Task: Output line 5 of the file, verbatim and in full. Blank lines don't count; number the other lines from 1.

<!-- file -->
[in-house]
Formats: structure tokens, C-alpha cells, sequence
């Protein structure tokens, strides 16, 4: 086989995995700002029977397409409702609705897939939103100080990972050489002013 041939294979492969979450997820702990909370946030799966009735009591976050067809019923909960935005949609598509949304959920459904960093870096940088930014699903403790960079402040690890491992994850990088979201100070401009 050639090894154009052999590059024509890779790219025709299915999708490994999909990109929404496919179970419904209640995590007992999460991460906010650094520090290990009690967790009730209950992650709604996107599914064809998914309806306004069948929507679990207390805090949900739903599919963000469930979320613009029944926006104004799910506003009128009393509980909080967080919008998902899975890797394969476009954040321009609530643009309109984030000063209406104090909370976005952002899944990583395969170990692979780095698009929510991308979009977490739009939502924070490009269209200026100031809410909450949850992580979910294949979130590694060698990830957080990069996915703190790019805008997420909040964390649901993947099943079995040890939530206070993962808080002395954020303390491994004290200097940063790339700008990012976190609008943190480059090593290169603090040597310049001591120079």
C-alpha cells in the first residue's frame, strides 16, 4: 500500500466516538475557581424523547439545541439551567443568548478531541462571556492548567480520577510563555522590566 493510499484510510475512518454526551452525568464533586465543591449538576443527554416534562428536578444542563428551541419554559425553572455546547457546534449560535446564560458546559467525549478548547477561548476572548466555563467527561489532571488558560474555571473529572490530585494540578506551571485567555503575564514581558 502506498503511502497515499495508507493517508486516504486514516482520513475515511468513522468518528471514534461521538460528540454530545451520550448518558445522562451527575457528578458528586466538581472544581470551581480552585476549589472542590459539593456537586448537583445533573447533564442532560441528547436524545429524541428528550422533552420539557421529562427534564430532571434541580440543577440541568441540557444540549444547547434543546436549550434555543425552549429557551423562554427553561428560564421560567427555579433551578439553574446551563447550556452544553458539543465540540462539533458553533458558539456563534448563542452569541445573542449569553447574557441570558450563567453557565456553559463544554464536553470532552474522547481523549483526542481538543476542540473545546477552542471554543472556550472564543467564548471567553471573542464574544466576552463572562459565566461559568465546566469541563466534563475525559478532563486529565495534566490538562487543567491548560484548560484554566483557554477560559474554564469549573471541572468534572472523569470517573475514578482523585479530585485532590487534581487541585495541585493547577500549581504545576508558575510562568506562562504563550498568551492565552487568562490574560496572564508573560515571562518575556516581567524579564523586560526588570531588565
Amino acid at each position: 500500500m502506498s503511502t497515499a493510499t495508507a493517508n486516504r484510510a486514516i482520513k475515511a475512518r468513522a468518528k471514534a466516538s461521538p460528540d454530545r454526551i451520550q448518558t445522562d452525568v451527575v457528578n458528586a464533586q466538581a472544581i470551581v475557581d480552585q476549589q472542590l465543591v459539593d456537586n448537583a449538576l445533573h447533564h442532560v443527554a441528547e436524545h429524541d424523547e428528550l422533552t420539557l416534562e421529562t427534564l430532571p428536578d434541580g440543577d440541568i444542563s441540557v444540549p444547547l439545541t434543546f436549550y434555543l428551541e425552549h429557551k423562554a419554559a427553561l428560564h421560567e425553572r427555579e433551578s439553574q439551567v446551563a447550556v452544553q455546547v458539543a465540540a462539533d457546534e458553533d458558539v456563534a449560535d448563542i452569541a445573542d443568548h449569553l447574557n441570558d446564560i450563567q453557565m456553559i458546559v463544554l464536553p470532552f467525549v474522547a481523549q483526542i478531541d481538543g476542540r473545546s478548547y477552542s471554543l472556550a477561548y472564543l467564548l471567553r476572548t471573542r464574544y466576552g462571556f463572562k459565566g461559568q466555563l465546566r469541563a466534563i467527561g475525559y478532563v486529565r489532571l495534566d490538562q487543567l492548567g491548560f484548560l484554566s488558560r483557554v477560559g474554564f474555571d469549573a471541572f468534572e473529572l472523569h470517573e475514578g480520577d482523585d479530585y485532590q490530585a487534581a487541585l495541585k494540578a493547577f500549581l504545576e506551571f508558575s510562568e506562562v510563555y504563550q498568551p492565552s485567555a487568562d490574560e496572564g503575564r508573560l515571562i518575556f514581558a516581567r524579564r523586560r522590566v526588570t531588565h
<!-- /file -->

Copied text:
Amino acid at each position: 500500500m502506498s503511502t497515499a493510499t495508507a493517508n486516504r484510510a486514516i482520513k475515511a475512518r468513522a468518528k471514534a466516538s461521538p460528540d454530545r454526551i451520550q448518558t445522562d452525568v451527575v457528578n458528586a464533586q466538581a472544581i470551581v475557581d480552585q476549589q472542590l465543591v459539593d456537586n448537583a449538576l445533573h447533564h442532560v443527554a441528547e436524545h429524541d424523547e428528550l422533552t420539557l416534562e421529562t427534564l430532571p428536578d434541580g440543577d440541568i444542563s441540557v444540549p444547547l439545541t434543546f436549550y434555543l428551541e425552549h429557551k423562554a419554559a427553561l428560564h421560567e425553572r427555579e433551578s439553574q439551567v446551563a447550556v452544553q455546547v458539543a465540540a462539533d457546534e458553533d458558539v456563534a449560535d448563542i452569541a445573542d443568548h449569553l447574557n441570558d446564560i450563567q453557565m456553559i458546559v463544554l464536553p470532552f467525549v474522547a481523549q483526542i478531541d481538543g476542540r473545546s478548547y477552542s471554543l472556550a477561548y472564543l467564548l471567553r476572548t471573542r464574544y466576552g462571556f463572562k459565566g461559568q466555563l465546566r469541563a466534563i467527561g475525559y478532563v486529565r489532571l495534566d490538562q487543567l492548567g491548560f484548560l484554566s488558560r483557554v477560559g474554564f474555571d469549573a471541572f468534572e473529572l472523569h470517573e475514578g480520577d482523585d479530585y485532590q490530585a487534581a487541585l495541585k494540578a493547577f500549581l504545576e506551571f508558575s510562568e506562562v510563555y504563550q498568551p492565552s485567555a487568562d490574560e496572564g503575564r508573560l515571562i518575556f514581558a516581567r524579564r523586560r522590566v526588570t531588565h